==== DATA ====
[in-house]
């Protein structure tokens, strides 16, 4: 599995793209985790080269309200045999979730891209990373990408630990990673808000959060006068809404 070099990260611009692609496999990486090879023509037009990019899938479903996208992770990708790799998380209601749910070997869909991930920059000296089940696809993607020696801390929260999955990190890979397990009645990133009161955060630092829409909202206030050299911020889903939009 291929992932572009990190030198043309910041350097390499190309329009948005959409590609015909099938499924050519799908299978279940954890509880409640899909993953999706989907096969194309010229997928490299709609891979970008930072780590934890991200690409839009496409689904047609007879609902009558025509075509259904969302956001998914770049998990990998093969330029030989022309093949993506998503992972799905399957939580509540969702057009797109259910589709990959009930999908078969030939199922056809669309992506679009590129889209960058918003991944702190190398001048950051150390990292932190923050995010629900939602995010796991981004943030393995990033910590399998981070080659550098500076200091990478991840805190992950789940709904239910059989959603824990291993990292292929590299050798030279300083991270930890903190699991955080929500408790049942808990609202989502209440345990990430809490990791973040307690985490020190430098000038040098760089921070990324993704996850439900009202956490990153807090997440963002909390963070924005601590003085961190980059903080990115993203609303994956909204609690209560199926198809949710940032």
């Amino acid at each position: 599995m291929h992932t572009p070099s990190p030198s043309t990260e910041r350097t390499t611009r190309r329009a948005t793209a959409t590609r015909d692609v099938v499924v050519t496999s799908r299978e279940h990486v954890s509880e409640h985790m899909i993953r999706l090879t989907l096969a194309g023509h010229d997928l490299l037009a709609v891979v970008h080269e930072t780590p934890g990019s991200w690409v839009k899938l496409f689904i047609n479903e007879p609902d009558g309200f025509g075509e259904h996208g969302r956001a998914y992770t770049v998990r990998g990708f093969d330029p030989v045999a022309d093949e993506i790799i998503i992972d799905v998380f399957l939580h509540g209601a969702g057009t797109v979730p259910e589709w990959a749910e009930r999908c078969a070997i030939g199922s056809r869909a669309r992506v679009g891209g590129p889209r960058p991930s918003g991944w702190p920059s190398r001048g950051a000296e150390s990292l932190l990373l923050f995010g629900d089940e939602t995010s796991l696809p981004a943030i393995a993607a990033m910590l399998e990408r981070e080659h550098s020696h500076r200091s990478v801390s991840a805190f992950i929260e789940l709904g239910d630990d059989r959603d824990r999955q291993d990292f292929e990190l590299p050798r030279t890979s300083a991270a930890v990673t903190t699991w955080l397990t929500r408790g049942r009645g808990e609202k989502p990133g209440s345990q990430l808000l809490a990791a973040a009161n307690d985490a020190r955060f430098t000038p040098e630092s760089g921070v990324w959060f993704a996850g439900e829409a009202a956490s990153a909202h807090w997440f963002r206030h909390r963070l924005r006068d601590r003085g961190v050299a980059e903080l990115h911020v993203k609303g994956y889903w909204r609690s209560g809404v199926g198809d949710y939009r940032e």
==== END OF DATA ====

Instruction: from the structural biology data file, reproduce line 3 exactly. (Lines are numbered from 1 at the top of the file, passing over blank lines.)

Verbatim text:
């Amino acid at each position: 599995m291929h992932t572009p070099s990190p030198s043309t990260e910041r350097t390499t611009r190309r329009a948005t793209a959409t590609r015909d692609v099938v499924v050519t496999s799908r299978e279940h990486v954890s509880e409640h985790m899909i993953r999706l090879t989907l096969a194309g023509h010229d997928l490299l037009a709609v891979v970008h080269e930072t780590p934890g990019s991200w690409v839009k899938l496409f689904i047609n479903e007879p609902d009558g309200f025509g075509e259904h996208g969302r956001a998914y992770t770049v998990r990998g990708f093969d330029p030989v045999a022309d093949e993506i790799i998503i992972d799905v998380f399957l939580h509540g209601a969702g057009t797109v979730p259910e589709w990959a749910e009930r999908c078969a070997i030939g199922s056809r869909a669309r992506v679009g891209g590129p889209r960058p991930s918003g991944w702190p920059s190398r001048g950051a000296e150390s990292l932190l990373l923050f995010g629900d089940e939602t995010s796991l696809p981004a943030i393995a993607a990033m910590l399998e990408r981070e080659h550098s020696h500076r200091s990478v801390s991840a805190f992950i929260e789940l709904g239910d630990d059989r959603d824990r999955q291993d990292f292929e990190l590299p050798r030279t890979s300083a991270a930890v990673t903190t699991w955080l397990t929500r408790g049942r009645g808990e609202k989502p990133g209440s345990q990430l808000l809490a990791a973040a009161n307690d985490a020190r955060f430098t000038p040098e630092s760089g921070v990324w959060f993704a996850g439900e829409a009202a956490s990153a909202h807090w997440f963002r206030h909390r963070l924005r006068d601590r003085g961190v050299a980059e903080l990115h911020v993203k609303g994956y889903w909204r609690s209560g809404v199926g198809d949710y939009r940032e």